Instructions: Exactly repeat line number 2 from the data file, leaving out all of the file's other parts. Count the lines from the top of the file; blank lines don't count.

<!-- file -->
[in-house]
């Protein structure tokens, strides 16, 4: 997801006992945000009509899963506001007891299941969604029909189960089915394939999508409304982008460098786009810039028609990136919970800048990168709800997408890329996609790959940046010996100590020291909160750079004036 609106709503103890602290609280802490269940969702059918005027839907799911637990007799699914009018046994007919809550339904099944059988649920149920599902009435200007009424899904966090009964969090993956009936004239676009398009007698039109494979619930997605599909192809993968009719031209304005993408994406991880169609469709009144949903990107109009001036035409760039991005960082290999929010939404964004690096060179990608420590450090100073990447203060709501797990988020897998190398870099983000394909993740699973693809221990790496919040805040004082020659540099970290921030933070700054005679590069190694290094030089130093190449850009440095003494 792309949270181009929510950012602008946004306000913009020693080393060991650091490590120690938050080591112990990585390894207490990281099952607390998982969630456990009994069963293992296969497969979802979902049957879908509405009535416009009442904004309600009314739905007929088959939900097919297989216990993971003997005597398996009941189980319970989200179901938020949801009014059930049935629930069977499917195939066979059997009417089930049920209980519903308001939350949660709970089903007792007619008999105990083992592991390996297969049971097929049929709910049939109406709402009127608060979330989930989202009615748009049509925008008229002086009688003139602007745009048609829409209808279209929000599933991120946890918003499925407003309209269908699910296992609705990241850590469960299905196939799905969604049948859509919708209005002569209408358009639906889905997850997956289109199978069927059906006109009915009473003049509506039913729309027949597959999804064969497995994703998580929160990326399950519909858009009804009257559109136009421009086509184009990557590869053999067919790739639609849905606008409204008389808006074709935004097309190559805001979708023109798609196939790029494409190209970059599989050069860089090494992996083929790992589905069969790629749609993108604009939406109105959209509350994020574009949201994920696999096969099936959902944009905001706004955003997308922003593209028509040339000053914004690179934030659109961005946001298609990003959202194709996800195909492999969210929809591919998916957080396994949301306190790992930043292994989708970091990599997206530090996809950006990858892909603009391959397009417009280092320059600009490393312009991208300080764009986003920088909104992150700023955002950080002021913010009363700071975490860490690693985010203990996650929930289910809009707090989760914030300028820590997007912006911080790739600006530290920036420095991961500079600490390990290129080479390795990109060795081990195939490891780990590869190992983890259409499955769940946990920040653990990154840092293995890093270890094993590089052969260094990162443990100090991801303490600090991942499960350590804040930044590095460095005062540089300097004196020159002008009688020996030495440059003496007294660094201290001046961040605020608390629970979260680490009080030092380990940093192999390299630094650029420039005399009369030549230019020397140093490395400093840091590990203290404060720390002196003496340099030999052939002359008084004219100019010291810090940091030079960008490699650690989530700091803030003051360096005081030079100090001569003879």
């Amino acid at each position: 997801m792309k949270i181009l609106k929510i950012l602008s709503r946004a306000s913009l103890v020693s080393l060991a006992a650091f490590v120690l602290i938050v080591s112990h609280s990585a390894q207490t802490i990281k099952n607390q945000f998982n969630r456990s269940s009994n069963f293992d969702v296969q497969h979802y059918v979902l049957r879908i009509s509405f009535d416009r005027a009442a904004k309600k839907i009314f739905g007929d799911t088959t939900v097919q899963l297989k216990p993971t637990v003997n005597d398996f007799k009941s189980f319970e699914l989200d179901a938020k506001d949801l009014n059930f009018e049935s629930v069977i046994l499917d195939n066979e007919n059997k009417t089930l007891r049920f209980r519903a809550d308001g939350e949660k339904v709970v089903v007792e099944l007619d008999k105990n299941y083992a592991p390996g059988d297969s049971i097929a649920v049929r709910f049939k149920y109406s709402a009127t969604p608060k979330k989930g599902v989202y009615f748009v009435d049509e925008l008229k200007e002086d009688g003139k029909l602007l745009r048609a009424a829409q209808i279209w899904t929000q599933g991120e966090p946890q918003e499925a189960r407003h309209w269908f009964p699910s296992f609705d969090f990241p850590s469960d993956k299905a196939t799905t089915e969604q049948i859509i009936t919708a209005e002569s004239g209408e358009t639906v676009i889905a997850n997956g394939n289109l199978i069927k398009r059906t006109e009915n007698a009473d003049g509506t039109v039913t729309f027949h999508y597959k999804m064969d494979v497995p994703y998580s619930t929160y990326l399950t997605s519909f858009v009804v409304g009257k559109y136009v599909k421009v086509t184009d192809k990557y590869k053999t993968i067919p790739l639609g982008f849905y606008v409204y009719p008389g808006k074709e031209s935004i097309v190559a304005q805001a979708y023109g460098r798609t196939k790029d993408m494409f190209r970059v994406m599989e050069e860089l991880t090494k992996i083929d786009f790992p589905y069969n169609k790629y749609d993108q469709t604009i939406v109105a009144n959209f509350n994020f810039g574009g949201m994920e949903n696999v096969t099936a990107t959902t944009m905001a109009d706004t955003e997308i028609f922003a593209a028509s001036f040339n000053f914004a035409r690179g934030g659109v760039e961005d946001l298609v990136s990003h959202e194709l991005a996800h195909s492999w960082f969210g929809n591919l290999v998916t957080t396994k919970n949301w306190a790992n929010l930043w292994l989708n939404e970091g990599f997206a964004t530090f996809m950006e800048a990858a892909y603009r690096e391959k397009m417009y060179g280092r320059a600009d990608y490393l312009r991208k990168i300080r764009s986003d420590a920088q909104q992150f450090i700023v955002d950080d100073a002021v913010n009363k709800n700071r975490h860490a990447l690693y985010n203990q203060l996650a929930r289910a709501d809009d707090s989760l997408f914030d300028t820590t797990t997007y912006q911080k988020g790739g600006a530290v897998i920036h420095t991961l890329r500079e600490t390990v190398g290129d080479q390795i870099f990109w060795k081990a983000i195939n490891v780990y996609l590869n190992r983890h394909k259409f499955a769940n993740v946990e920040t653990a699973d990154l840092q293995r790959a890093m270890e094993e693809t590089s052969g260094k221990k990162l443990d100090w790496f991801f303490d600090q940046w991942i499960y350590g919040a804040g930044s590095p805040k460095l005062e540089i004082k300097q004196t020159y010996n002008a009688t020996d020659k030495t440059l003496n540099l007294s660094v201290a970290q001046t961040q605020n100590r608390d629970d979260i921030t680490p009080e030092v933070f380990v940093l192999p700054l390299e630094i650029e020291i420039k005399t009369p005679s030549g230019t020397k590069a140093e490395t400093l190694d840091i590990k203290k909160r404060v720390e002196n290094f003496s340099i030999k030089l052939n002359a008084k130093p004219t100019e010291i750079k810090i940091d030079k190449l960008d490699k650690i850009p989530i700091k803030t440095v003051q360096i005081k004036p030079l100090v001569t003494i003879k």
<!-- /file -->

């Protein structure tokens, strides 16, 4: 997801006992945000009509899963506001007891299941969604029909189960089915394939999508409304982008460098786009810039028609990136919970800048990168709800997408890329996609790959940046010996100590020291909160750079004036 609106709503103890602290609280802490269940969702059918005027839907799911637990007799699914009018046994007919809550339904099944059988649920149920599902009435200007009424899904966090009964969090993956009936004239676009398009007698039109494979619930997605599909192809993968009719031209304005993408994406991880169609469709009144949903990107109009001036035409760039991005960082290999929010939404964004690096060179990608420590450090100073990447203060709501797990988020897998190398870099983000394909993740699973693809221990790496919040805040004082020659540099970290921030933070700054005679590069190694290094030089130093190449850009440095003494 792309949270181009929510950012602008946004306000913009020693080393060991650091490590120690938050080591112990990585390894207490990281099952607390998982969630456990009994069963293992296969497969979802979902049957879908509405009535416009009442904004309600009314739905007929088959939900097919297989216990993971003997005597398996009941189980319970989200179901938020949801009014059930049935629930069977499917195939066979059997009417089930049920209980519903308001939350949660709970089903007792007619008999105990083992592991390996297969049971097929049929709910049939109406709402009127608060979330989930989202009615748009049509925008008229002086009688003139602007745009048609829409209808279209929000599933991120946890918003499925407003309209269908699910296992609705990241850590469960299905196939799905969604049948859509919708209005002569209408358009639906889905997850997956289109199978069927059906006109009915009473003049509506039913729309027949597959999804064969497995994703998580929160990326399950519909858009009804009257559109136009421009086509184009990557590869053999067919790739639609849905606008409204008389808006074709935004097309190559805001979708023109798609196939790029494409190209970059599989050069860089090494992996083929790992589905069969790629749609993108604009939406109105959209509350994020574009949201994920696999096969099936959902944009905001706004955003997308922003593209028509040339000053914004690179934030659109961005946001298609990003959202194709996800195909492999969210929809591919998916957080396994949301306190790992930043292994989708970091990599997206530090996809950006990858892909603009391959397009417009280092320059600009490393312009991208300080764009986003920088909104992150700023955002950080002021913010009363700071975490860490690693985010203990996650929930289910809009707090989760914030300028820590997007912006911080790739600006530290920036420095991961500079600490390990290129080479390795990109060795081990195939490891780990590869190992983890259409499955769940946990920040653990990154840092293995890093270890094993590089052969260094990162443990100090991801303490600090991942499960350590804040930044590095460095005062540089300097004196020159002008009688020996030495440059003496007294660094201290001046961040605020608390629970979260680490009080030092380990940093192999390299630094650029420039005399009369030549230019020397140093490395400093840091590990203290404060720390002196003496340099030999052939002359008084004219100019010291810090940091030079960008490699650690989530700091803030003051360096005081030079100090001569003879």